Home' API Magazine : June 2014 Contents 145
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Appraisals/valuations – a written
report of the estimated value of
a property, usually prepared by
Amortisation period – the length
of time a loan is calculated over
Appreciation – an increase in value.
Basic variable – a variable home
loan at a LWR rate and with less
features than a standard variable
Break costs – the fees incurred
when a loan is paid off ahead
Body corporate – an administrative
body made up of all the owners
within a group of units or
apartments of a strata building.
The owners elect a committee
which handles administration and
upkeep of the site. Also known as
Bridging finance – a short-term loan
used to bridge the gap between
buying a new property and selling an
Building approvals – the number
of dwellings approved to be
constructed in a given month,
quarter or year.
Capital gain – the amount by
which your property has increased
relative to what you paid for it.
Simplistically, if you bought a
property for $200,000 and it’s now
worth $350,000, you’ve made a
capital gain of $150,000.
Cash rate/bank rate – the cash rate
is the rate at which the Reserve
Bank of Australia sets interest rates.
It’s currently 2.5 per cent. The bank
rate is the interest rate that banks
offer and is above the cash rate to
allow for a profit margin.
Cash flow positive – you have a
cash flow positive investment if the
property returns you a cash flow
after you’ve taken tax deductions
and refunds into account.
CGT (capital gains tax) – the tax you
pay when you sell an investment
property if you’ve made a profit.
Conveyancing – the process that
legally transfers property ownership
from one entity to another.
Cooling-off period – a period of time
given to the purchaser to legally
withdraw from buying a property.
The length of time varies in each of
the states and territories.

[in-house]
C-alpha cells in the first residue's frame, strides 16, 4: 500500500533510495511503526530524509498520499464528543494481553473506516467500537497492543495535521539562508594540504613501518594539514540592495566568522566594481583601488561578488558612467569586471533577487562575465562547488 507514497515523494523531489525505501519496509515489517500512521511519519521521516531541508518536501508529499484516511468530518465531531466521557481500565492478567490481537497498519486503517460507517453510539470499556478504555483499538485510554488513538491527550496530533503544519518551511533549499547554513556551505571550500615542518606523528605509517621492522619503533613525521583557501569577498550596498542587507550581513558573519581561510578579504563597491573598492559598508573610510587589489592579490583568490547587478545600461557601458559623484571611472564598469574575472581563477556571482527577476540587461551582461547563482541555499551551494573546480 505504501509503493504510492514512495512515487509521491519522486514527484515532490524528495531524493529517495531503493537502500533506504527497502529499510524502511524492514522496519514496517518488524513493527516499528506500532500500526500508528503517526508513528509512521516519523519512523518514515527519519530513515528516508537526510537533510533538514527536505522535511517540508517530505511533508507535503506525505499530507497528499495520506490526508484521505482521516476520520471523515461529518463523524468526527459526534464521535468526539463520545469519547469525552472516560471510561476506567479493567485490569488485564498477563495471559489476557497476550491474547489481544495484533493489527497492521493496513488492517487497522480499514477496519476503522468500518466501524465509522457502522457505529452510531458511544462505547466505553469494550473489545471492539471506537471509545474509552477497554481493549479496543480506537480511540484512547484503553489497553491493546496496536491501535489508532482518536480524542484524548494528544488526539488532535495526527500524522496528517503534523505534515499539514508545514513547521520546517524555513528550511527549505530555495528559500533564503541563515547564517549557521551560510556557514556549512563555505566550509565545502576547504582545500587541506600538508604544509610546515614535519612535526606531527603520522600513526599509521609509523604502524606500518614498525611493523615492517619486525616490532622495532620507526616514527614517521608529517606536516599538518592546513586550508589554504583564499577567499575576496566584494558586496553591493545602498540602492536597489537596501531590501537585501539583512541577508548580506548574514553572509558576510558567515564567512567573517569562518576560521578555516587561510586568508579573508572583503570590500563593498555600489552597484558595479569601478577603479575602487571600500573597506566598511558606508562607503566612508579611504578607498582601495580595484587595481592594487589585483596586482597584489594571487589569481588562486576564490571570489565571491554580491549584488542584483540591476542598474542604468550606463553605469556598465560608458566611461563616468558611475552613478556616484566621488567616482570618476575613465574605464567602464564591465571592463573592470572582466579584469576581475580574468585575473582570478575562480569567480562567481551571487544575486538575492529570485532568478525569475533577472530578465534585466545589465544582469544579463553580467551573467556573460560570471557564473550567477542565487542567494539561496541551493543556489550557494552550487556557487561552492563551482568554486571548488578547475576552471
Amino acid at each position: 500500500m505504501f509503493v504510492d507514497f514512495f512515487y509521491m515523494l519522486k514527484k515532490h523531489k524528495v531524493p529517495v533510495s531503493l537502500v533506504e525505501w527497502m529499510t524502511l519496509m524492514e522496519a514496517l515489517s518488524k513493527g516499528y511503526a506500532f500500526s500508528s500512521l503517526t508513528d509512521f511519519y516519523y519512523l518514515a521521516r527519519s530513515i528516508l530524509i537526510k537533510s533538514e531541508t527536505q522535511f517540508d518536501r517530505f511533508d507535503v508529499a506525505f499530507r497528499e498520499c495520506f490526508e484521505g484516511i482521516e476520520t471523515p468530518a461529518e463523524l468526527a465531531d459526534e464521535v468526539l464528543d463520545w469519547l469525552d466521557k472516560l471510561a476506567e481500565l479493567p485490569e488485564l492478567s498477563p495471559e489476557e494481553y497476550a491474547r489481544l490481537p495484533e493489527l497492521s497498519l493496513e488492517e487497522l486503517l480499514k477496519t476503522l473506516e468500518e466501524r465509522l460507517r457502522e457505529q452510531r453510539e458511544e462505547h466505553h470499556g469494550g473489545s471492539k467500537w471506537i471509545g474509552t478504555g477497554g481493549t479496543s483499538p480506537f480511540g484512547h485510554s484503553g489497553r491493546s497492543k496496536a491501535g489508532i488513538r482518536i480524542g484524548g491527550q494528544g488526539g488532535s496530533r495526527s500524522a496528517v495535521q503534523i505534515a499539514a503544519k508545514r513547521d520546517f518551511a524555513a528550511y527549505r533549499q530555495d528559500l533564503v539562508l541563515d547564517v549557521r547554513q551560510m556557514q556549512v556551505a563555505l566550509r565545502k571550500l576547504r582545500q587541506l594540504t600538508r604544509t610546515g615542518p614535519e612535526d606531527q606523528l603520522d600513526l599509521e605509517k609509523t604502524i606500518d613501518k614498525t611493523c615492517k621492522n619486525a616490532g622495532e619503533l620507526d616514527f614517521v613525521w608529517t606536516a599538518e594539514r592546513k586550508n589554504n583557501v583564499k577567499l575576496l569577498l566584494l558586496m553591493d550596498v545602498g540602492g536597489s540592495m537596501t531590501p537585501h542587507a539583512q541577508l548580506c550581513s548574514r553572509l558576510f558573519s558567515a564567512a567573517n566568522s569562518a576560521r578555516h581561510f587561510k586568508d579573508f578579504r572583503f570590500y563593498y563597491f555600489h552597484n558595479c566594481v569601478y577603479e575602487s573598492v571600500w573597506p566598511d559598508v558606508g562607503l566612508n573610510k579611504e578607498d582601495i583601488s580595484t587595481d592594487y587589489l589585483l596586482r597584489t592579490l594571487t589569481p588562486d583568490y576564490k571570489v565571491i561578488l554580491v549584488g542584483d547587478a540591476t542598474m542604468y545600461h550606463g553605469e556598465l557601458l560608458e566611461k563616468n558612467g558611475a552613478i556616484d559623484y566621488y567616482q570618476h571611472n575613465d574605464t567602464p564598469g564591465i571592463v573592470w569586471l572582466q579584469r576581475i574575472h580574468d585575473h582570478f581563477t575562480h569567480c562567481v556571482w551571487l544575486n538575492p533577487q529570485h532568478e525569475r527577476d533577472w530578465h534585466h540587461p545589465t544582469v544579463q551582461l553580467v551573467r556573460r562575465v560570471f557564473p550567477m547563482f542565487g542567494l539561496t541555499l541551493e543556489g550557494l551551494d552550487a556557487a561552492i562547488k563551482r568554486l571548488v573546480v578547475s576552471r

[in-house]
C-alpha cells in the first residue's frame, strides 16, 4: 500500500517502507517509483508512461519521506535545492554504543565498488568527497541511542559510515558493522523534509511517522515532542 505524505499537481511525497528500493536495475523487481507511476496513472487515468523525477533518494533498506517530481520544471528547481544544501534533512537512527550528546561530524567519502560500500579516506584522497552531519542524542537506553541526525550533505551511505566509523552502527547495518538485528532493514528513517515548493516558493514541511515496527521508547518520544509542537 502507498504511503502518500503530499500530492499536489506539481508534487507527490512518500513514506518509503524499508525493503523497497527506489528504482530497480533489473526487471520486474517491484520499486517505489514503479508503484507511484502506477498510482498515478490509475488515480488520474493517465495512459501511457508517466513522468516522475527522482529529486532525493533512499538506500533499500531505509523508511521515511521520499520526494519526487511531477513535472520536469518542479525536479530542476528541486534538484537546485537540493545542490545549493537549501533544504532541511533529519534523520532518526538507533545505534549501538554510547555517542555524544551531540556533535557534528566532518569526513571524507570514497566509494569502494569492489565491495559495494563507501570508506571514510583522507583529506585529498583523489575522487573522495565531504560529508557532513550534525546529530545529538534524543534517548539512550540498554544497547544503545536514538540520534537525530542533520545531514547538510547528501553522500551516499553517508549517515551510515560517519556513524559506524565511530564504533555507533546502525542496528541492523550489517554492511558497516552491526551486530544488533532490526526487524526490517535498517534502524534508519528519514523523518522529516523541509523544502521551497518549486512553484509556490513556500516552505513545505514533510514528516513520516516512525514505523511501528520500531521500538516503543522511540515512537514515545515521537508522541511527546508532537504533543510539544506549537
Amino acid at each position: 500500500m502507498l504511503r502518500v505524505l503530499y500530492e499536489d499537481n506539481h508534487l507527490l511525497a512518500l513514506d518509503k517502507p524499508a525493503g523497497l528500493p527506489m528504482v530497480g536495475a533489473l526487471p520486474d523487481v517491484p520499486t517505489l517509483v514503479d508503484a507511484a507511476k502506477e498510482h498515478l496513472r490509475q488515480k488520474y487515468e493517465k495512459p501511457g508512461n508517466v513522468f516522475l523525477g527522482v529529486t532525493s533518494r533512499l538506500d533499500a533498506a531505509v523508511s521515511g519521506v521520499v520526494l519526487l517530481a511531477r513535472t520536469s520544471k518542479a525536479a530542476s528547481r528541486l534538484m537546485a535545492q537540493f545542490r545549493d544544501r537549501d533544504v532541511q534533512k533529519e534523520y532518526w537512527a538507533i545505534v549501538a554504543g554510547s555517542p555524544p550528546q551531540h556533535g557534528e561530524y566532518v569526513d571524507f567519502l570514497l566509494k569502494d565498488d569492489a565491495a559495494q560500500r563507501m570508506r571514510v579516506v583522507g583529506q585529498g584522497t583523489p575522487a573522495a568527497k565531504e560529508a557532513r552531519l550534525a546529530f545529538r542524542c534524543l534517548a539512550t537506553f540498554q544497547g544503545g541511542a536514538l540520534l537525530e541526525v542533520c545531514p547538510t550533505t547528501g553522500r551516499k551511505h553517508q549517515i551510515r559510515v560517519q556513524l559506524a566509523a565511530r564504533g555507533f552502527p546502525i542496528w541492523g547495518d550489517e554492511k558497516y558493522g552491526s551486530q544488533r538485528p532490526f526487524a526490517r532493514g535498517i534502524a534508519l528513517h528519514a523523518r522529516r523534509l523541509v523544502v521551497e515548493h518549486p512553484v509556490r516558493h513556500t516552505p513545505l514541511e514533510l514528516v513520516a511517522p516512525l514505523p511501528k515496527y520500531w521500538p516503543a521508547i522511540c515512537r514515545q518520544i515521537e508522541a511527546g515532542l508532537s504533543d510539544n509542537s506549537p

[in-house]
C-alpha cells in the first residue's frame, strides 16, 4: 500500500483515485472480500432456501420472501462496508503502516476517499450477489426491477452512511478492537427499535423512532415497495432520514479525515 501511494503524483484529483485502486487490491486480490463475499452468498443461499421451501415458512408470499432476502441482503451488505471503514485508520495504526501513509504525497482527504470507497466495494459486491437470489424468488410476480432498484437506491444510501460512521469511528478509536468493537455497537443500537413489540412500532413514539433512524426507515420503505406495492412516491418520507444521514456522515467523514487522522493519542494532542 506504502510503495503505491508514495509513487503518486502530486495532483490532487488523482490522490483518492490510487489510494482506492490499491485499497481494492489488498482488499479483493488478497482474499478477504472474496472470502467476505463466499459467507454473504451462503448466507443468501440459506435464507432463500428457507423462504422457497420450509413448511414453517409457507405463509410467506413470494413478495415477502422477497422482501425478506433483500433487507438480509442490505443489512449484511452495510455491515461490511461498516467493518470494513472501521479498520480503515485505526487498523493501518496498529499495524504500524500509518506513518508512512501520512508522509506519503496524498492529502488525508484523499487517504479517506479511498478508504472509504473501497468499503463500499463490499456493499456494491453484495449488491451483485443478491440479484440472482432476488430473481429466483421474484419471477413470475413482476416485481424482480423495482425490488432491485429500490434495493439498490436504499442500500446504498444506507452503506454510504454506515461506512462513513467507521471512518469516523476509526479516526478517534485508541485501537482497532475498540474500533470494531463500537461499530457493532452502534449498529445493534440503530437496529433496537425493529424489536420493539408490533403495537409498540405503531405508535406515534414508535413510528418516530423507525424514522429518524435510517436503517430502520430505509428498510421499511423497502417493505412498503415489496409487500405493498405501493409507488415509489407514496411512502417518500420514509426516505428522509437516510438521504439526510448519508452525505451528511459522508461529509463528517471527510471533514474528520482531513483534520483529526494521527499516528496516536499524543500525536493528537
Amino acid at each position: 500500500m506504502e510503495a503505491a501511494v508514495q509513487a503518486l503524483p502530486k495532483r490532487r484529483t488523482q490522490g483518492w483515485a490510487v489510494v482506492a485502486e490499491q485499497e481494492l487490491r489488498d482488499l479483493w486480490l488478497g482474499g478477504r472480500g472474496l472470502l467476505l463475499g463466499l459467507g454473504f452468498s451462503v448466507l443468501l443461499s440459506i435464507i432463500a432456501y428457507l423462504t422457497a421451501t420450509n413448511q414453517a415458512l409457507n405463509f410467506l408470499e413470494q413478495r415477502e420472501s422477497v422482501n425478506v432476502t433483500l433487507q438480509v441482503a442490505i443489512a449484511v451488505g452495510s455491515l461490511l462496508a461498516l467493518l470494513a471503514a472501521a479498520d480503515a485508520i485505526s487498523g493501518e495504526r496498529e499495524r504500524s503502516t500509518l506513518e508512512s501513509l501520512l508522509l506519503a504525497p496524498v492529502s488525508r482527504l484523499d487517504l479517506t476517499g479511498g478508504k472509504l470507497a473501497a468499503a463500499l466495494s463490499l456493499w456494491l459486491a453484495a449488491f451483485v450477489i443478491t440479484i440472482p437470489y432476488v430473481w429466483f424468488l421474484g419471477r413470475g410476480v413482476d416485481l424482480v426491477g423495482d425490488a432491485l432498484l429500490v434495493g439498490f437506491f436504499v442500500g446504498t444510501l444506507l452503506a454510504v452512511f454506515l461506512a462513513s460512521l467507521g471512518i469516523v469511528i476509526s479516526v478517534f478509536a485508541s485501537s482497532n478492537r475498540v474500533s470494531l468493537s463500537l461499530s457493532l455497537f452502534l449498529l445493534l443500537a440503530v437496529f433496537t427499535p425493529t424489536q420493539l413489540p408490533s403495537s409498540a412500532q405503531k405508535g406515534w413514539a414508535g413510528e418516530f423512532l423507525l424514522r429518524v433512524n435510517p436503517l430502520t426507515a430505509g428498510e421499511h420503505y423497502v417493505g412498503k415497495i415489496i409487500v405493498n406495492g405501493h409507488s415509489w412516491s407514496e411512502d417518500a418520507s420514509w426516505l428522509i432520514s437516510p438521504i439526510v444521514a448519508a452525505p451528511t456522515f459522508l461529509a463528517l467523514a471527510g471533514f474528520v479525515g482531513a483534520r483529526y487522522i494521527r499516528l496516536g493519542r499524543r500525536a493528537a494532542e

collateralisation – when the
financial institution uses your
property (whether owner-occupied
or investment) as security for other
property you purchase.
Default – Failure to pay a debt by
the due date.
Density – the level of occupancy in a
given area, or the number of people
permitted to reside in an area.
For example, inner-city areas are
usually higher density than outer-
Depreciation – the decrease in value
of an item (eg. a building) over time.
Development application (DA): An
application to council seeking the
approval for further development
of a site.
Due diligence: Research undertaken
before a transaction goes through,
particularly when purchasing
a property, to ensure certain
requirements will be satisfied.
Duplex: Two dwellings that exist
on one lot as part of a strata
Easement: An easement is a piece
of land that’s registered on your
property title but can be accessed or
used by another party.
Equity – the difference between
your mortgage and your property’s
value. If your home is worth
$400,000 and you owe $150,000,
then you have equity of $250,000.
Feasibility: a feasibility study is
an evaluation of a project used to
determine its worth and investigate
any negative or positive impacts.
Fixed rates – where the home loan
is locked in at a specific interest rate
for a specified term, usually one to
Gross floor area (GFA): The total
area of all floor levels in the
building on the site to which the
development relates, measured to
the inside of the external walls.
Input tax credit: If an entity is
registered for GST, it can claim input
tax credits from the Australian
Taxation Office for any GST
included in the price paid for goods,
services or anything else bought for
Interest-only – only repaying the
interest charged on your mortgage,
not paying anything off the principal
or amount owing.
Joint tenants – each owner
has equal shares and rights in
LMI (lenders mortgage insurance)
– us u ally required by lenders when
you’re borrowing more than 80
per cent of the property’s value. It
provides insurance to the lender
in case the borrower defaults on
LOC (line of credit) – a facility
available from financial institutions
that gives you a credit limit that
you can draw down at any time. It’s
similar to a credit card, except you
don’t have to make set repayments
of the principal.
Low-doc loans – relatively new,
these are loans that don’t require
as much documentation to set up
the loan. They are popular with
self-employed people and those
who have not yet established a
LVR (loan-to-value ratio) – to
calculate it, divide the loan amount